Astronomy Picture of the Day
February 23, 2013

Possible Frozen Paleo-Lake in the South Polar Regions of Mars (Part I)
Possible Frozen Paleo-Lake in the South Polar Regions of Mars (Part I)

Credits: NASA/JPL/University of Arizona - Credits for the additional process. and color.: Drr Gianluigi Barca and Paolo C. Fienga/Lunar Explorer Italia/IPF

This Surface Feature, now pictured by the NASA - Mars Reconnaissance Orbiter, but already known to Planetary Researchers (since it had already been photographed by the NASA - Mars Global Surveyor Orbiter a few years ago - see the MGS-MOC Image identified by the serial n. M09-01354), it is certainly very intriguing and highly suggestive. The NASA People, however, called this Surface Feature (that, in our humble opinion, as IPF, looks like a frozen Lake and it is also well characterized by the presence, on its Eastern Side, of a long line of almost perfectly lined-up and unusually-looking - "oblong" - Impact Craters) "Smooth South Polar Region".

This Surface Feature (as you will better see in the next few days, when we shall show you its smallest details) is (or "looks", if you prefer) very peculiar, and that is a fact that can hardly be disputed. Said that, we, as IPF, expected that NASA told us something more about this Smooth South Polar Region. We honestly thought that NASA would (and should) have showed us soon enough this intriguing Surface Feature from other visual angles, maybe (if possible) from a lower altitude, certainly during other seasons/periods of the Martian Year and, last but not least, under different Illumination Geometries, but...Nothing happened. Not a word of explanation was ever said or written (as far as we know) and not an "official" comment whatsoever was ever released.

Now, in the light of the aformentioned considerations, we decided to draw to your attention - through our Daily APOD - this "Smooth South Polar Region" and ask you a couple of simple questions: what do you really think or believe that this Surface Feature could be representing? Do you think that it could actually be the frozen remnant of an ancient (and once much bigger) Martian Lake or it is just a flat area surrounded by the typical Polar Terrain? If you wish to express your opinion, please write us at . The most interesting and well substantiated ideas and theories that we hope to receive, shall be published here (giving to the Writer/s all the due credits), as additional comments to other (VERY detailed) orbital views of this very same Smooth South Polar Region. Thanks, as usual, for you interest and support!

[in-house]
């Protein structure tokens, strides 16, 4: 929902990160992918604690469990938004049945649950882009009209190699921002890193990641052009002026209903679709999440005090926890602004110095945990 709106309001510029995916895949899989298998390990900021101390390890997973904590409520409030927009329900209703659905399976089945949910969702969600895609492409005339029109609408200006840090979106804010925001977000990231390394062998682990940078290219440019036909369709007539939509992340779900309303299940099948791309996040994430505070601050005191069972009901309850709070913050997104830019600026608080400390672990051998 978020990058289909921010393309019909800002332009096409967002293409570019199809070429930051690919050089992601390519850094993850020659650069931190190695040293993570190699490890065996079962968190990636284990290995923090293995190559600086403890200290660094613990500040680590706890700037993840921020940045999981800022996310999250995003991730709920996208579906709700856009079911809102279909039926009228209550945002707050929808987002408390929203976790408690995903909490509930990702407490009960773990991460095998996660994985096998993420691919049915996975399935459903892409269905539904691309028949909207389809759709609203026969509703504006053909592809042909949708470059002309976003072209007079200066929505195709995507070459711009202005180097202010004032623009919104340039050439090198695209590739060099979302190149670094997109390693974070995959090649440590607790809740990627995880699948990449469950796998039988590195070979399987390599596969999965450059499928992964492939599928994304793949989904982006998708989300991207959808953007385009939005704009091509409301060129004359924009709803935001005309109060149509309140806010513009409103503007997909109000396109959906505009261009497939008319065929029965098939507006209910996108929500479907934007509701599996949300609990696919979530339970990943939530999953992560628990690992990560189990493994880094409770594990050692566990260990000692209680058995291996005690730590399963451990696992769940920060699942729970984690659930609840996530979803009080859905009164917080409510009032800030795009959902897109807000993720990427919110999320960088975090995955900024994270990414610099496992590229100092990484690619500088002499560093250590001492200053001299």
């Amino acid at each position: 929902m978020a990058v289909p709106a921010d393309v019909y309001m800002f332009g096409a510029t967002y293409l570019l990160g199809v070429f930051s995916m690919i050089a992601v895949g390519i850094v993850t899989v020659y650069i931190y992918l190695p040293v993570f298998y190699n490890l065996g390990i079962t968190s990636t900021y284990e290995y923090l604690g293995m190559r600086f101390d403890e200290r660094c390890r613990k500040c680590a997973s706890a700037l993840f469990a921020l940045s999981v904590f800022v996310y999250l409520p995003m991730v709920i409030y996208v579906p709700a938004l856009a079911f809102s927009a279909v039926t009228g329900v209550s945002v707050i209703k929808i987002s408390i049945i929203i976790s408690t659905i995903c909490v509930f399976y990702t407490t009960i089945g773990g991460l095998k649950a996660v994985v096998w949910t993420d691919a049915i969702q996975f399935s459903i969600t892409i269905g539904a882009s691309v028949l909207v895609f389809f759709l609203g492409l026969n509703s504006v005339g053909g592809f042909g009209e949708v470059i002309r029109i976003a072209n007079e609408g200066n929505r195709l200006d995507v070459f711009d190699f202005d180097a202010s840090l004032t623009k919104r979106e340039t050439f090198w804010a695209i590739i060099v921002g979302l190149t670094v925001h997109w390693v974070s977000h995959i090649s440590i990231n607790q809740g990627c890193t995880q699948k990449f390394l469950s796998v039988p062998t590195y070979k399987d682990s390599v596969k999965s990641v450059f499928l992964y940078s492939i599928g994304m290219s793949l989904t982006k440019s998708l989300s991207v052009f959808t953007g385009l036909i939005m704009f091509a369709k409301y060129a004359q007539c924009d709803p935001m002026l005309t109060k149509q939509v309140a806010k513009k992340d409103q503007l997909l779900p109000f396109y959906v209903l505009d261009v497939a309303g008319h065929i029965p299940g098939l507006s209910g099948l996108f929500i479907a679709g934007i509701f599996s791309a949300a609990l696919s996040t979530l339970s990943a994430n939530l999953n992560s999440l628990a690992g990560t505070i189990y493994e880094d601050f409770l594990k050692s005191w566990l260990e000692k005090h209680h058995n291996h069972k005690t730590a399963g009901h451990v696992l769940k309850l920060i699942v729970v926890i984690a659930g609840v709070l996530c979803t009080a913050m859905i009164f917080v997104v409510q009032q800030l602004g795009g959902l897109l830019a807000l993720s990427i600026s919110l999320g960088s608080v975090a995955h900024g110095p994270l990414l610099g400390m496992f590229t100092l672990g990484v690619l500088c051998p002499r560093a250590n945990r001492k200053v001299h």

Dr Paolo C. Fienga/LXTT/IPF

Mars Local Time: 14:56 (Early Afternoon)
Coord. (centered): 78,638° South Lat. and 68,111° East Long.
Spacecraft altitude: 248,0 Km (such as about 154,008 miles)
Original image scale range: 49,6 cm/pixel (with 2 x 2 binning) so objects ~ 1 mt and 49 cm across are resolved
Map projected scale: 50 cm/pixel
Emission Angle: 4,5°
Sun-Martian Surface-MRO Spacecraft (or Phase) Angle: 67,9°
Solar Incidence Angle: 65° (meaning that the Sun was about 25° above the Local Horizon at the time the picture was taken)
Solar Longitude: 317,2° (Northern Winter - Southern Summer)
Credits: NASA/JPL/University of Arizona
Additional process. and coloring: Lunar Explorer Italia

This picture (which is a cropped and NON-Map Projected NASA - Original Mars Reconnaissance Orbiter CTX b/w frame, identified by the serial n. ESP_023024_1010) has been additionally processed and then colorized in Absolute Natural Colors (such as the colors that a human eye would actually perceive if someone were onboard the NASA - Mars Reconnaissance Orbiter and then looked down, towards the Surface of Mars), by using an original technique created - and, in time, dramatically improved - by the Lunar Explorer Italia Team.

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